In August, the National Development and Reform Commission (NDRC) summed up the results of the first half of the year, found that half of all provinces exceeded the targets for electricity consumption. In the long term, saving electricity, reducing its consumption per unit of GDP is necessary. After 2030, China plans to enter the trajectory of reducing emissions, by 2060 it intends to become carbon-neutral. Maybe the economy can be sacrificed for the sake of ecology?
Winter cold and Russia
The alarming results of the year for China's energy well-being are that the largest coal-fired power plants are provided with coal for 15 days at the standard for the winter season for two months. Electricity consumption in the country jumped by 13.8%, coal production increased by only 5%. In Heilongjiang, energy consumption increased by 9%. Lack of electricity affected Liaoning and Jilin provinces. The northeast is distinguished by cold winters. There, earlier than in other areas, the heating season begins.
The government cannot encourage companies to quickly increase coal production for CHPs, especially natural gas, which China physically lacks. Prime Minister Li Keqiang said that China should provide itself with energy resources at all costs in the coming winter. Bloomberg reports that the Chinese government ordered all state-owned enterprises to buy energy without saving.
China imported 83.57 million tons of oil from Russia in 2020, 5 million tons of LNG from the Yamal LNG and Sakhalin-2 projects, as well as 4 billion cubic meters of pipeline gas. Based on the situation, Russian companies could increase coal exports, but the capacity of railways and ports of the Far East is limited, their terminals are already loaded with export coal. Transportation by rail in January-August fell by 20%, to 4.2 million tons, while the total shipments of coal to China over the same period increased by more than 30%, to 20.6 million tons.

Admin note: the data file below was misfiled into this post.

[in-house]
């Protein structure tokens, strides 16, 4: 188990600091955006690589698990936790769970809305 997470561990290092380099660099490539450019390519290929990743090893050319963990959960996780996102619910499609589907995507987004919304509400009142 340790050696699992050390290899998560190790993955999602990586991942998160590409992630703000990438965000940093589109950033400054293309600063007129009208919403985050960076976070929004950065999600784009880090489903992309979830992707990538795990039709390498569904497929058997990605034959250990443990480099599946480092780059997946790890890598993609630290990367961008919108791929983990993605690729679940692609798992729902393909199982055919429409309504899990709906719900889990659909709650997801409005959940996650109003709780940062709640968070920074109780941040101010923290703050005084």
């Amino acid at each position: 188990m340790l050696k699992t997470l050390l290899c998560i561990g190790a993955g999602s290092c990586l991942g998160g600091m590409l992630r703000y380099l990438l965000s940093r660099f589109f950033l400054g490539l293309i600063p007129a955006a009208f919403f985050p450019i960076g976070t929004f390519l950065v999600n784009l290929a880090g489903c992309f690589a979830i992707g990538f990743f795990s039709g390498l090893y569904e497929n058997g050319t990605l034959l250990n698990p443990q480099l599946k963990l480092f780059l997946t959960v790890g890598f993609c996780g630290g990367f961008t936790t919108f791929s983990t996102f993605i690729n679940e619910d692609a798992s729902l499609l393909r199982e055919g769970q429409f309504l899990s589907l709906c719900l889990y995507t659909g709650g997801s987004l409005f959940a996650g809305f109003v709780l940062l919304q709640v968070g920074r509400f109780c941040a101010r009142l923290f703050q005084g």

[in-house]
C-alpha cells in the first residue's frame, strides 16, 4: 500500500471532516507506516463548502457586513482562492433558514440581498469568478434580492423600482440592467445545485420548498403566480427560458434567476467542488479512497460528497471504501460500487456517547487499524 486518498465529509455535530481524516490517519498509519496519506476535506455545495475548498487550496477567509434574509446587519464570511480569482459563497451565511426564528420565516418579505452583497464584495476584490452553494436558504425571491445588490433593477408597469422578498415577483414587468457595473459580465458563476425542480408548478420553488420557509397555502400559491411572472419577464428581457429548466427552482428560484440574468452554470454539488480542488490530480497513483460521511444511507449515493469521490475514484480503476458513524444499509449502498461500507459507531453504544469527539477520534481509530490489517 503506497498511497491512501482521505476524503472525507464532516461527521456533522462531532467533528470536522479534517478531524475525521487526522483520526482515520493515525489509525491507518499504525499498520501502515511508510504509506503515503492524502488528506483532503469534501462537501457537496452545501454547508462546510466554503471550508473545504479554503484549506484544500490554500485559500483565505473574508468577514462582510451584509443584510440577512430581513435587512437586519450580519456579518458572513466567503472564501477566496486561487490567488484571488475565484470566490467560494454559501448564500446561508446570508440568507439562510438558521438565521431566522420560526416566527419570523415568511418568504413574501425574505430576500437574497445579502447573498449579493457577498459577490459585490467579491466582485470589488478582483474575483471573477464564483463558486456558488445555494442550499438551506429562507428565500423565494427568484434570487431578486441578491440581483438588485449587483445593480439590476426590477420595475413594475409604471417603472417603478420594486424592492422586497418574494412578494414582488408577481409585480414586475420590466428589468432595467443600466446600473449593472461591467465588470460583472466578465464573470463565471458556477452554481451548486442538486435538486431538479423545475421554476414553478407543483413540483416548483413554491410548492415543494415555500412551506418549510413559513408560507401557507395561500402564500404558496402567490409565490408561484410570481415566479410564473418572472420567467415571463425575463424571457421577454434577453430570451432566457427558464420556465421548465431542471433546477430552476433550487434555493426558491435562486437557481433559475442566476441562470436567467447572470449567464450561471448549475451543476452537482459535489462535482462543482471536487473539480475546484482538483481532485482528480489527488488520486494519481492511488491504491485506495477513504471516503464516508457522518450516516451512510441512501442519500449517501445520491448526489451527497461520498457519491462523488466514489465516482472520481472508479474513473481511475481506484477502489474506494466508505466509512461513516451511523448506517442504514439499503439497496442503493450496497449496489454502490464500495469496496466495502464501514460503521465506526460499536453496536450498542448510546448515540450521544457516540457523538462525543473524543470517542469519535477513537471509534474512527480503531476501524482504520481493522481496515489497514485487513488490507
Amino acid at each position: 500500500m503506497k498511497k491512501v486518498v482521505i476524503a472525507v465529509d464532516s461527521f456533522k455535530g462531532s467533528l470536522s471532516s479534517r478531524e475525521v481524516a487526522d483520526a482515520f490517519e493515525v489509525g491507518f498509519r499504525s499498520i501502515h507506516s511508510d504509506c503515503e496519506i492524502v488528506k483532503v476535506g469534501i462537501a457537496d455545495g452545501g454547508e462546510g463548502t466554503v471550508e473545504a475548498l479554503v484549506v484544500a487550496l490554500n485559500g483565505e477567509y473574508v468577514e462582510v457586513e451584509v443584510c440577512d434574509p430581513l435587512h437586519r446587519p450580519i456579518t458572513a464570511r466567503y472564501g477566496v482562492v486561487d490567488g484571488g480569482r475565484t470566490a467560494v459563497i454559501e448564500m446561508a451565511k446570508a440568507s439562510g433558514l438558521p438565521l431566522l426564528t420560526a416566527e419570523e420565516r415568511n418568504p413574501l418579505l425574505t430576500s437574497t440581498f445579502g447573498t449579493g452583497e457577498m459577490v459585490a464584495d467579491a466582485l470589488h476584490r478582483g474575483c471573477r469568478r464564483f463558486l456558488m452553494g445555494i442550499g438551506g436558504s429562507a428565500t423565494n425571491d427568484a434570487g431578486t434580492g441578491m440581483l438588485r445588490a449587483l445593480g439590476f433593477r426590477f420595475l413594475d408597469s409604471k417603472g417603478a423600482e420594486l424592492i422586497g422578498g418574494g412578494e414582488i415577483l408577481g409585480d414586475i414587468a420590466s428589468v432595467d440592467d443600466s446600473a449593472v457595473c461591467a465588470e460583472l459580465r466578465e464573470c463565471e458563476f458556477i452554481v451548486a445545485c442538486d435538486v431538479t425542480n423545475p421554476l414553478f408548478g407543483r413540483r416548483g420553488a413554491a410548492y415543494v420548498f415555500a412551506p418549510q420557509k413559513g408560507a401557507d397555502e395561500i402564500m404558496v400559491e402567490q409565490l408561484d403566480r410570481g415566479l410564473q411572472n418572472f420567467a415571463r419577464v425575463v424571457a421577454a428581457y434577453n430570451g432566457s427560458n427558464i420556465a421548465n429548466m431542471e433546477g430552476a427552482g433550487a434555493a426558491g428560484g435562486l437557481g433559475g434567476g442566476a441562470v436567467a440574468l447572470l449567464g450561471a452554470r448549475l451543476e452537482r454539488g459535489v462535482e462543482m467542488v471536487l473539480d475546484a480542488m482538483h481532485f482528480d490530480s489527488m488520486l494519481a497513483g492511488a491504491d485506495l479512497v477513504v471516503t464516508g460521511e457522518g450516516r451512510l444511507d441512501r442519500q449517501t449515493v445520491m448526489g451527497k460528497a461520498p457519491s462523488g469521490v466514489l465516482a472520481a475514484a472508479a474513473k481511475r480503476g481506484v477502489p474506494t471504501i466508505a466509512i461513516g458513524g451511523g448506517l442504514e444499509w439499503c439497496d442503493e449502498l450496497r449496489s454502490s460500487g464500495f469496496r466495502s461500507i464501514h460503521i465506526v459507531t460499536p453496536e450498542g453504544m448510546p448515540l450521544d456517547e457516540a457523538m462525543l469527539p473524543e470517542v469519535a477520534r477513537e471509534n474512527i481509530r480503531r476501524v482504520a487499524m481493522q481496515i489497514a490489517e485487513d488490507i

China reportedly asked Russia to increase electricity supplies and Inter RAO from October 1 increases exports by buying electricity from RusHydro. Compared to October 2020, exports will double. Inter RAO entered into a "take or pay" contract with a Chinese importer in 2012 for a period of 25 years and a volume of 100 billion kWh.
From 2018 to 2020, the annual supply amounted to about 3 billion kWh with a technical opportunity to sell 6-7 billion kWh. According to the Central Television of China, deliveries on the Amur-Heihe power line will triple. But the capabilities of Inter RAO are higher, the capacity of all power plants of the holding at the end of 2020 was estimated at 31.1 GW.
The PRC government and oil and gas state-owned companies spent more than ten years negotiating with PJSC Gazprom, discussing plans for the construction of a gas pipeline from Eastern Siberia to China. While negotiations were under way, China managed to build and design for the future the most powerful LNG receiving terminals in the world, part of which is purchased at downloading and often the most "expensive" spot prices.
The Power of Siberia gas pipeline was commissioned less than two years ago and passes through the territory of Heilongjiang province in transit, without hitting the local market. The population of all three north-eastern provinces of China bordering the Russian Federation, including Liaoning, Jilin and Heilongjiang, is approaching 100 million people. Opportunities to fully exploit Russia's potential in the interests of energy security are still ahead and the main direction is related to China's import of Russian pipeline gas.